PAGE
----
This festschrift includes papers authored by many collaborators, colleagues, and students of Professor Thomas P Hettmansperger, who worked in research in nonparametric statistics, rank statistics, robustness, and mixture models during a career that spanned nearly 40 years. It is a broad sample of peer-reviewed, cutting-edge research related to nonparametrics and mixture models.
<i>Experimental Design and Statistics for Psychology: A First Course</i> is a concise, straighforward and accessible introduction to the design of psychology experiments and the statistical tests used to make sense of their results.<br><ul><br><li>Makes abundant use of charts, diagrams and figures. <br><li>Assumes no prior knowledge of statistics. <br><li>Invaluable to all psychology students needing a firm grasp of the basics, but tackling of some of the topic’s more complex, controversial issues will also fire the imagination of more ambitious students. <br><li>Covers different aspects of experimental design, including dependent versus independent variables, levels of treatment, experimental control, random versus systematic errors, and within versus between subjects design. <br><li>Provides detailed instructions on how to perform statistical tests with SPSS.</li></ul><br><p>Downloadable instructor resources to supplement and support your lectures can be found at www.blackwellpublishing.com/sani and include sample chapters, test questions, SPSS data sets, and figures and tables from the book.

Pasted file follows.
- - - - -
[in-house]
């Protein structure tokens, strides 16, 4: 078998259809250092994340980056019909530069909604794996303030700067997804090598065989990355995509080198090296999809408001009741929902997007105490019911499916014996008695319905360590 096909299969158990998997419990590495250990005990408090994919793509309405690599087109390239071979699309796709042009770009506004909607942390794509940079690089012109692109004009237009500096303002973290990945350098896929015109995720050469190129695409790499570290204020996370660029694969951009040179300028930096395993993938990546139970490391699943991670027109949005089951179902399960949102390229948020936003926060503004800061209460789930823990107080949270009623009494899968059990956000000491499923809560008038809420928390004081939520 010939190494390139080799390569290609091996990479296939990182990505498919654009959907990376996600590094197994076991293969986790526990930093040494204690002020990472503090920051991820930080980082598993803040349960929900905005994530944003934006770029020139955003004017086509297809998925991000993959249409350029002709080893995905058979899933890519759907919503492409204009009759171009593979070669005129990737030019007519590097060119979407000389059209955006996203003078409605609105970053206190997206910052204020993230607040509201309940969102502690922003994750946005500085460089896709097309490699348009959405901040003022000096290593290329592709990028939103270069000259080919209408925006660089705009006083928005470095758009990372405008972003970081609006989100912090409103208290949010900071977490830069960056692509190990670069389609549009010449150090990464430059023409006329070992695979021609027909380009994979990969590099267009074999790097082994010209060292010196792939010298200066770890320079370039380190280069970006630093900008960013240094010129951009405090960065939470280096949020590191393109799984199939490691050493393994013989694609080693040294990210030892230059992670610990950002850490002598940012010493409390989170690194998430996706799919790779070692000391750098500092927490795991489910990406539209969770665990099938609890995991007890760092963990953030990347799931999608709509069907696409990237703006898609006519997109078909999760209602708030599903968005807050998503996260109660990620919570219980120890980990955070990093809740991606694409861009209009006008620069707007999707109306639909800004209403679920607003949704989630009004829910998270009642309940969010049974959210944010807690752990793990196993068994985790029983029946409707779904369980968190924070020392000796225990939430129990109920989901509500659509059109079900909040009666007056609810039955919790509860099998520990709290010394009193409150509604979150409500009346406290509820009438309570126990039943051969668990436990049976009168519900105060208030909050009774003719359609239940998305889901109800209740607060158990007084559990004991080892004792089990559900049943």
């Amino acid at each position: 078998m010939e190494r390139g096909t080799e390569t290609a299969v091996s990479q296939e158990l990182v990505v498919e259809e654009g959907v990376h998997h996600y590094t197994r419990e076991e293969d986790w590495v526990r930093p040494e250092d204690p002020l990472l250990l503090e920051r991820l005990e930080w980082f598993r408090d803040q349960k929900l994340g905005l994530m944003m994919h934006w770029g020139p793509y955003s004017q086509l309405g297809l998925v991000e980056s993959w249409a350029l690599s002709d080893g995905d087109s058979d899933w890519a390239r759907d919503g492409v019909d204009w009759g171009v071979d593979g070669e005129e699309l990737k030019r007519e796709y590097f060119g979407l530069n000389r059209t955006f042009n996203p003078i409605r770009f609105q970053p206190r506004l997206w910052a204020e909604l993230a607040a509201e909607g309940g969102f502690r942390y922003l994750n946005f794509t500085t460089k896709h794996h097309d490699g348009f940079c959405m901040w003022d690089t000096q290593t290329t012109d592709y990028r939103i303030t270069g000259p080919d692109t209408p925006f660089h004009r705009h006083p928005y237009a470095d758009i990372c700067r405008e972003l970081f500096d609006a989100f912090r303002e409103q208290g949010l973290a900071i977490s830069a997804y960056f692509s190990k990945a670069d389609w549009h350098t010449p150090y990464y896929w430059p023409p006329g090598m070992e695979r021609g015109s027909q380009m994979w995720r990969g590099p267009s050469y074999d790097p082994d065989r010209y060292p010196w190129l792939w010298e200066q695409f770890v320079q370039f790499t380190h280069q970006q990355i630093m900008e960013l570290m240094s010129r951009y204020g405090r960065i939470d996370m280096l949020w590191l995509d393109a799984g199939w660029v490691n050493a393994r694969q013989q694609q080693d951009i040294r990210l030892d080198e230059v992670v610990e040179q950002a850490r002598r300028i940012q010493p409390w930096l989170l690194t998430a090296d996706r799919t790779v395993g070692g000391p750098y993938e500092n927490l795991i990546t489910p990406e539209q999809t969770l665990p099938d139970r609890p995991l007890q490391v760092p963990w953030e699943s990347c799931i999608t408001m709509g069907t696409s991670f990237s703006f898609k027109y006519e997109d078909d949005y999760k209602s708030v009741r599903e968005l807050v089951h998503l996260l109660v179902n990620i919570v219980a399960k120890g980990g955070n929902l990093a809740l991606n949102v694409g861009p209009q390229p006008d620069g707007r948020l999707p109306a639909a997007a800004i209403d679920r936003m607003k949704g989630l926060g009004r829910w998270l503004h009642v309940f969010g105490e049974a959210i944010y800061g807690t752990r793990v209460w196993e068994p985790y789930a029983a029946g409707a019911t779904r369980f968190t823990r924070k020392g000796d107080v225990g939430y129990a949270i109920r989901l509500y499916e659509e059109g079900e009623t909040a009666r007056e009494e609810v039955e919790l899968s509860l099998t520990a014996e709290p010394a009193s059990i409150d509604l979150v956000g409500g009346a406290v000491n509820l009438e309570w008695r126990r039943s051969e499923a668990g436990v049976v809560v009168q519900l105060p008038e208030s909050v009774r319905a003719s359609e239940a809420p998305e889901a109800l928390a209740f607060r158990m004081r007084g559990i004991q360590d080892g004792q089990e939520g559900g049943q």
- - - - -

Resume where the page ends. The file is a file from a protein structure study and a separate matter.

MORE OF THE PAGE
It is well known that contemporary mathematics includes many disci- plines. Among them the most important are: set theory, algebra, topology, geometry, functional analysis, probability theory, the theory of differential equations and some others. Furthermore, every mathematical discipline consists of several large sections in which specific problems are investigated and the corresponding technique is developed. For example, in general topology we have the following extensive chap- ters: the theory of compact extensions of topological spaces, the theory of continuous mappings, cardinal-valued characteristics of topological spaces, the theory of set-valued (multi-valued) mappings, etc. Modern algebra is featured by the following domains: linear algebra, group theory, the theory of rings, universal algebras, lattice theory, category theory, and so on. Concerning modern probability theory, we can easily see that the clas- sification of its domains is much more extensive: measure theory on ab- stract spaces, Borel and cylindrical measures in infinite-dimensional vector spaces, classical limit theorems, ergodic theory, general stochastic processes, Markov processes, stochastical equations, mathematical statistics, informa- tion theory and many others.
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